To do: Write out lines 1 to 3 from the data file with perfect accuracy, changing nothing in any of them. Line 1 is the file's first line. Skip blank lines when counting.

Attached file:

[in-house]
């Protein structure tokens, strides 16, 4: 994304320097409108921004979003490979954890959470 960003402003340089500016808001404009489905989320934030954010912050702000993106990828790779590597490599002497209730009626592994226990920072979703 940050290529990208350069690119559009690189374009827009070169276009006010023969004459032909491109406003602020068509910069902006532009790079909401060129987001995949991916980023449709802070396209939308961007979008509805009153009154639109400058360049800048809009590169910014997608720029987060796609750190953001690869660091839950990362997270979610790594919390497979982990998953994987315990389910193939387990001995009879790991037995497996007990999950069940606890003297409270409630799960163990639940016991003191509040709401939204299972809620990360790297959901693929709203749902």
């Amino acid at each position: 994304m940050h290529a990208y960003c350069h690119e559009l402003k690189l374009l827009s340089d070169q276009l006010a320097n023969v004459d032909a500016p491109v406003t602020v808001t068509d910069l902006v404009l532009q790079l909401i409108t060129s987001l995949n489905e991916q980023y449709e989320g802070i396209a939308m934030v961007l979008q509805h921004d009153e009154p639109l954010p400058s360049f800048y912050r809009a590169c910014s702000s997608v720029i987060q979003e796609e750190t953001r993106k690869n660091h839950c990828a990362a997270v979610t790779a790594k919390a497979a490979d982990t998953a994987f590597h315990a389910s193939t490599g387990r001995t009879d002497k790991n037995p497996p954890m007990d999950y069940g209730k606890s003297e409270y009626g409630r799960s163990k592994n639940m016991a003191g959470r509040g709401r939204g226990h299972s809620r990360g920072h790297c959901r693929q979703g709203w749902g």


[in-house]
């Protein structure tokens, strides 16, 4: 994304320097409108921004979003490979954890959470 960003402003340089500016808001404009489905989320934030954010912050702000993106990828790779590597490599002497209730009626592994226990920072979703 940050290529990208350069690119559009690189374009827009070169276009006010023969004459032909491109406003602020068509910069902006532009790079909401060129987001995949991916980023449709802070396209939308961007979008509805009153009154639109400058360049800048809009590169910014997608720029987060796609750190953001690869660091839950990362997270979610790594919390497979982990998953994987315990389910193939387990001995009879790991037995497996007990999950069940606890003297409270409630799960163990639940016991003191509040709401939204299972809620990360790297959901693929709203749902």
């Amino acid at each position: 994304m940050h290529a990208y960003c350069h690119e559009l402003k690189l374009l827009s340089d070169q276009l006010a320097n023969v004459d032909a500016p491109v406003t602020v808001t068509d910069l902006v404009l532009q790079l909401i409108t060129s987001l995949n489905e991916q980023y449709e989320g802070i396209a939308m934030v961007l979008q509805h921004d009153e009154p639109l954010p400058s360049f800048y912050r809009a590169c910014s702000s997608v720029i987060q979003e796609e750190t953001r993106k690869n660091h839950c990828a990362a997270v979610t790779a790594k919390a497979a490979d982990t998953a994987f590597h315990a389910s193939t490599g387990r001995t009879d002497k790991n037995p497996p954890m007990d999950y069940g209730k606890s003297e409270y009626g409630r799960s163990k592994n639940m016991a003191g959470r509040g709401r939204g226990h299972s809620r990360g920072h790297c959901r693929q979703g709203w749902g």